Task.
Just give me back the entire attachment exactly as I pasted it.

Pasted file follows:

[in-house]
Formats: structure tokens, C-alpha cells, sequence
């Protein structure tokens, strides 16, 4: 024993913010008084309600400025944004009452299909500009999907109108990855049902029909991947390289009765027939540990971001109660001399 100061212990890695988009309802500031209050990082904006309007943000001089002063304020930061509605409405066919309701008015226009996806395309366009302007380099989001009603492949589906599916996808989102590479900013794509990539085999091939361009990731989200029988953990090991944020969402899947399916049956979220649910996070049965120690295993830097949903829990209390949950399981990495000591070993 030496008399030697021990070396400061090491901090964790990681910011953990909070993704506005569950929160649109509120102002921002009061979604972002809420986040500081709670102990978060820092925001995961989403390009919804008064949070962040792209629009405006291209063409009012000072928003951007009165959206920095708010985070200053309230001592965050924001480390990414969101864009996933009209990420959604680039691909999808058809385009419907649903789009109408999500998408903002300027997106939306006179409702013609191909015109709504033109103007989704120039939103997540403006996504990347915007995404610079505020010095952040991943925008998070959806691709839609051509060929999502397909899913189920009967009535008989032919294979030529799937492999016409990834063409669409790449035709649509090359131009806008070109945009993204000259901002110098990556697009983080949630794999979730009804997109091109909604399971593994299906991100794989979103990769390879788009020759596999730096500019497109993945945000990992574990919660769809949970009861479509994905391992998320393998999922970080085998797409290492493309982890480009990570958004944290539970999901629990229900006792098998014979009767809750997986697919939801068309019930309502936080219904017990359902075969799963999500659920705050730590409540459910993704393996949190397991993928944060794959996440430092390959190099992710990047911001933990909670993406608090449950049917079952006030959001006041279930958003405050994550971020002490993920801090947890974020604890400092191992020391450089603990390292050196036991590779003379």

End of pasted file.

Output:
[in-house]
Formats: structure tokens, C-alpha cells, sequence
């Protein structure tokens, strides 16, 4: 024993913010008084309600400025944004009452299909500009999907109108990855049902029909991947390289009765027939540990971001109660001399 100061212990890695988009309802500031209050990082904006309007943000001089002063304020930061509605409405066919309701008015226009996806395309366009302007380099989001009603492949589906599916996808989102590479900013794509990539085999091939361009990731989200029988953990090991944020969402899947399916049956979220649910996070049965120690295993830097949903829990209390949950399981990495000591070993 030496008399030697021990070396400061090491901090964790990681910011953990909070993704506005569950929160649109509120102002921002009061979604972002809420986040500081709670102990978060820092925001995961989403390009919804008064949070962040792209629009405006291209063409009012000072928003951007009165959206920095708010985070200053309230001592965050924001480390990414969101864009996933009209990420959604680039691909999808058809385009419907649903789009109408999500998408903002300027997106939306006179409702013609191909015109709504033109103007989704120039939103997540403006996504990347915007995404610079505020010095952040991943925008998070959806691709839609051509060929999502397909899913189920009967009535008989032919294979030529799937492999016409990834063409669409790449035709649509090359131009806008070109945009993204000259901002110098990556697009983080949630794999979730009804997109091109909604399971593994299906991100794989979103990769390879788009020759596999730096500019497109993945945000990992574990919660769809949970009861479509994905391992998320393998999922970080085998797409290492493309982890480009990570958004944290539970999901629990229900006792098998014979009767809750997986697919939801068309019930309502936080219904017990359902075969799963999500659920705050730590409540459910993704393996949190397991993928944060794959996440430092390959190099992710990047911001933990909670993406608090449950049917079952006030959001006041279930958003405050994550971020002490993920801090947890974020604890400092191992020391450089603990390292050196036991590779003379």